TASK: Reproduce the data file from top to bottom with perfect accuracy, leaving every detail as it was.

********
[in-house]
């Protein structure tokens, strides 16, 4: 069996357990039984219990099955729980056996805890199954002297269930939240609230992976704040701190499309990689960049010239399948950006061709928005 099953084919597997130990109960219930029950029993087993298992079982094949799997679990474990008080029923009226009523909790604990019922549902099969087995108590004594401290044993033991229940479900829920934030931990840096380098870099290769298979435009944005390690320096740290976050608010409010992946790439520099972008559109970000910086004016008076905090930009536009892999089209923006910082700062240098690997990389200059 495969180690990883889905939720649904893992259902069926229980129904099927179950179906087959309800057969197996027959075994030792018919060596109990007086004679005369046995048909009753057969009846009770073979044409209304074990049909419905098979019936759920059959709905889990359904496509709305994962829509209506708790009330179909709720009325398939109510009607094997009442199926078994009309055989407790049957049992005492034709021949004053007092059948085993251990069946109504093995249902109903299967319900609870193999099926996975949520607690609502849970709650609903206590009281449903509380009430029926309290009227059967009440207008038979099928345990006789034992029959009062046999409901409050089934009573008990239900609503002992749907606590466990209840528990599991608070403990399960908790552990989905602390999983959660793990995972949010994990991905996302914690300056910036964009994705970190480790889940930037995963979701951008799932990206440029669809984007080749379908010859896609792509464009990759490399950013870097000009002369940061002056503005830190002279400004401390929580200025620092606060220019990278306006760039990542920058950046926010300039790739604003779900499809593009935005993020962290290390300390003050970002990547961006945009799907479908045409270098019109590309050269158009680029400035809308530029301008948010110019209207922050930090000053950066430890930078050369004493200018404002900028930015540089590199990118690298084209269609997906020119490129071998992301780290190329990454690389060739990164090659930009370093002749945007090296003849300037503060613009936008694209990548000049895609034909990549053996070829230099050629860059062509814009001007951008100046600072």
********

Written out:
[in-house]
């Protein structure tokens, strides 16, 4: 069996357990039984219990099955729980056996805890199954002297269930939240609230992976704040701190499309990689960049010239399948950006061709928005 099953084919597997130990109960219930029950029993087993298992079982094949799997679990474990008080029923009226009523909790604990019922549902099969087995108590004594401290044993033991229940479900829920934030931990840096380098870099290769298979435009944005390690320096740290976050608010409010992946790439520099972008559109970000910086004016008076905090930009536009892999089209923006910082700062240098690997990389200059 495969180690990883889905939720649904893992259902069926229980129904099927179950179906087959309800057969197996027959075994030792018919060596109990007086004679005369046995048909009753057969009846009770073979044409209304074990049909419905098979019936759920059959709905889990359904496509709305994962829509209506708790009330179909709720009325398939109510009607094997009442199926078994009309055989407790049957049992005492034709021949004053007092059948085993251990069946109504093995249902109903299967319900609870193999099926996975949520607690609502849970709650609903206590009281449903509380009430029926309290009227059967009440207008038979099928345990006789034992029959009062046999409901409050089934009573008990239900609503002992749907606590466990209840528990599991608070403990399960908790552990989905602390999983959660793990995972949010994990991905996302914690300056910036964009994705970190480790889940930037995963979701951008799932990206440029669809984007080749379908010859896609792509464009990759490399950013870097000009002369940061002056503005830190002279400004401390929580200025620092606060220019990278306006760039990542920058950046926010300039790739604003779900499809593009935005993020962290290390300390003050970002990547961006945009799907479908045409270098019109590309050269158009680029400035809308530029301008948010110019209207922050930090000053950066430890930078050369004493200018404002900028930015540089590199990118690298084209269609997906020119490129071998992301780290190329990454690389060739990164090659930009370093002749945007090296003849300037503060613009936008694209990548000049895609034909990549053996070829230099050629860059062509814009001007951008100046600072």